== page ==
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Tuesday, 13 October 2015


I have developed a slight obsession with Eldridge's "Beautiful Outlaw." I think because there is something beautiful - and uncomfortable - about realising that perhaps I have spent much of my Christian life stripping Jesus of his personality and that now it is time to reclaim it. To allow Jesus to be wonderfully, compellingly, and, at times, frustratingly, himself.

One of the characteristics that Eldridge most admires about Jesus is his uncompromising honesty. Jesus is honest in a way that very few people ever allow themselves to be. His honesty is shockingly disruptive. Jesus clearly never learned the nice middle class habit of saying nothing if you can't say anything nice. He frequently says things that aren't very nice. And yet, if Jesus is God, and God is love, then even in these moments of brutal honesty, Jesus is loving. As he critiques the disciples, expresses his exasperation with the Pharisees, rebukes the religious and weeps over the state of Jerusalem he is acting in love. He loves humanity so much that he will not allow us to carry on in delusion and self-deception. He will tell us straight. Even if this straight-talking will turn people away from him. (John 6:60; Matthew 19:22)

Jesus lovingly ministers truth to people. Truth is the only remedy for the human condition and he applies it with precision. (John 8:32) He says what needs to be said - especially when no one else is willing to say it. This is a dangerous habit. And almost certainly why I don't indulge in it too often. I am terrified of being honest with people. I don't mean that I deliberately lie. It's just that - most of the time - it's a lot easier to avoid the topic that really needs to be discussed, to gloss over any potential conflict by pretending I haven't noticed just how outrageously one of my friends is acting, and to talk about the inane and meaningless things of life instead.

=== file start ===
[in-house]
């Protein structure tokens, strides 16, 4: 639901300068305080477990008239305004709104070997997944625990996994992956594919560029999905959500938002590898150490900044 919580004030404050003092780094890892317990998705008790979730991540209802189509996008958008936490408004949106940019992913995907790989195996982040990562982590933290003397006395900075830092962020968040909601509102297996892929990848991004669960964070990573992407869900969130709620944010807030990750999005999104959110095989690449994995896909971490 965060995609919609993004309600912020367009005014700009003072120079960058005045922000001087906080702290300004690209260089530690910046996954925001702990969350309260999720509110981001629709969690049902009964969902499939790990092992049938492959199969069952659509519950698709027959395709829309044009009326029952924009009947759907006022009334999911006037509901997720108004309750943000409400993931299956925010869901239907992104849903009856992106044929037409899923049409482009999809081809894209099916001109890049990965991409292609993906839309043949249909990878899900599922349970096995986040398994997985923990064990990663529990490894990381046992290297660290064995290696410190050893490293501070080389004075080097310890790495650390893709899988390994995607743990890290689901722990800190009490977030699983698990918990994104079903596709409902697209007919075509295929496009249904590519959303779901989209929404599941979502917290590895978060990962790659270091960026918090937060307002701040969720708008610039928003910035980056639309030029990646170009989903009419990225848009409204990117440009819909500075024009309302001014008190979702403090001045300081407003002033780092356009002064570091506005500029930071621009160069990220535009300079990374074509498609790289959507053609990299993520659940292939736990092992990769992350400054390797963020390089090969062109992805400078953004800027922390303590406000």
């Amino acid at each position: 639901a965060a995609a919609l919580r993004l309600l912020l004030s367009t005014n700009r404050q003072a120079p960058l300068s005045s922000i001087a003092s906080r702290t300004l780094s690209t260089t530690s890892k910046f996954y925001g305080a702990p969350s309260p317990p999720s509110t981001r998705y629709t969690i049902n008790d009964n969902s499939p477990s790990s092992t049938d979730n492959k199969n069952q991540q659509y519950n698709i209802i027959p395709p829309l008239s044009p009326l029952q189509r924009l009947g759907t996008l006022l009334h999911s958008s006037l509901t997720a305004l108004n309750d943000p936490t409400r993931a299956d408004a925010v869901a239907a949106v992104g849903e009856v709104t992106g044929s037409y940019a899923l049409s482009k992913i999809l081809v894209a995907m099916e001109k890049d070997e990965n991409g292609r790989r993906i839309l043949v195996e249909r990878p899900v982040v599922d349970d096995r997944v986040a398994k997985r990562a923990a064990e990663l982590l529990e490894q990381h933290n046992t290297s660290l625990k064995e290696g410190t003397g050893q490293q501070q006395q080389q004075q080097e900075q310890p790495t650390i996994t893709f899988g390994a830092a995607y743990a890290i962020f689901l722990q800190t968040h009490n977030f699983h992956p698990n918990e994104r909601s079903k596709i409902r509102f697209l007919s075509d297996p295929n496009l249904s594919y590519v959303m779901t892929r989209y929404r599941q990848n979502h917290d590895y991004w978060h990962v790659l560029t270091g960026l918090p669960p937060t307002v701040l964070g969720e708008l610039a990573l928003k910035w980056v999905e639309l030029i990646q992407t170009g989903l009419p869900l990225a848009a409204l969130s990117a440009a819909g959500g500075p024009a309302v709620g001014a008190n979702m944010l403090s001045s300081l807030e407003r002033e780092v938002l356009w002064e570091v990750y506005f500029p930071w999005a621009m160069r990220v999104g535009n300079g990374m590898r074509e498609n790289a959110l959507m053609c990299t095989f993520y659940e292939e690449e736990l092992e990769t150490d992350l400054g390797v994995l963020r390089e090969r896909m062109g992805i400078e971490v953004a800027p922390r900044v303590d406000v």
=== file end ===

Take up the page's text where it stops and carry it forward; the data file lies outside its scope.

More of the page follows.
"Most people go through their entire lives without anyone, ever, speaking honest, loving, direct words into the most damaging issues of their loves...we chitchat. We spend our days at a level of conversation as substantial as smoke. We dance around one another like birds in a mating ritual, bobbing, ducking, puffing out our chests...why aren't we more honest with each other? Because it will cost us." (Beautiful Outlaw, p.70)

I long to be more honest. Not to hurt people, but to love them. To love them deeper and more genuinely because I want them to know what is really true. To be willing to say hard things in love even if it costs me. 

I am trying to let Jesus teach me to be like this. The only problem with embracing honesty is that it also means letting Jesus be honest with me. This wasn't really part of the bargain. On Friday, I met with my dear friend Elaine. She is one who loves me enough to be honest with me, to tell me straight and show me where I have got it wrong. I love her for this. Even if that isn't always obvious at the time of us talking. We talked about many things, particularly my anger towards someone who I felt was acting selfishly. As the words tumbled out, becoming more and more like a rant, and less and less like an appropriate expression of something I was struggling with, I knew it wasn't the right way to behave. I knew that I had crossed a line from confiding to bitching, from sharing a struggle to blatantly condemning someone else's actions. 

It was time for some honesty, the heart of Jesus on display in Elaine's words: you need to forgive. You're not being loving. You are judging someone when, in fact, you are behaving in the same way. You are being selfish, and stubborn and refusing to acknowledge your messed-up-ness. 

I definitely didn't want to hear any of that.

I didn't want that particular dishing out of honesty thank you very much.

And yet, and yet, oh how I needed it. How I long to be better. To be transformed into his likeness, to be one who loves without cynicism, without judgement or criticism. Who loves unconditionally no matter how unlovely the object of that love. For surely I too am unlovely. Jesus, who sees the very heart of me sees all of my unloveliness on display, and then, in love, he tells me about it. In love, he sends his Spirit to nudge and prompt and nag and gently suggest that perhaps this is not how a daughter of the King should behave. Perhaps this is not what is best.

Much Christian imagery paints pictures of a potter's gentle hands; of flames dancing merrily in a kiln; of sweetly scented soap that washes us clean. But this potter knows how to be rough when he needs to be; the heat of the refiner's fire will burn and hurt and scald to get rid of the dross; and it is the harsh bristles of a brush and a launderer's powerful soap that scraps us clean. The truth will set us free but it will not do so without causing some pain in the process.

Oh Jesus, let me accept your honesty. Let me be wise not a fool.

Do not rebuke mockers or they will hate you; rebuke the wise and they will love you. (Proverbs 9:8)

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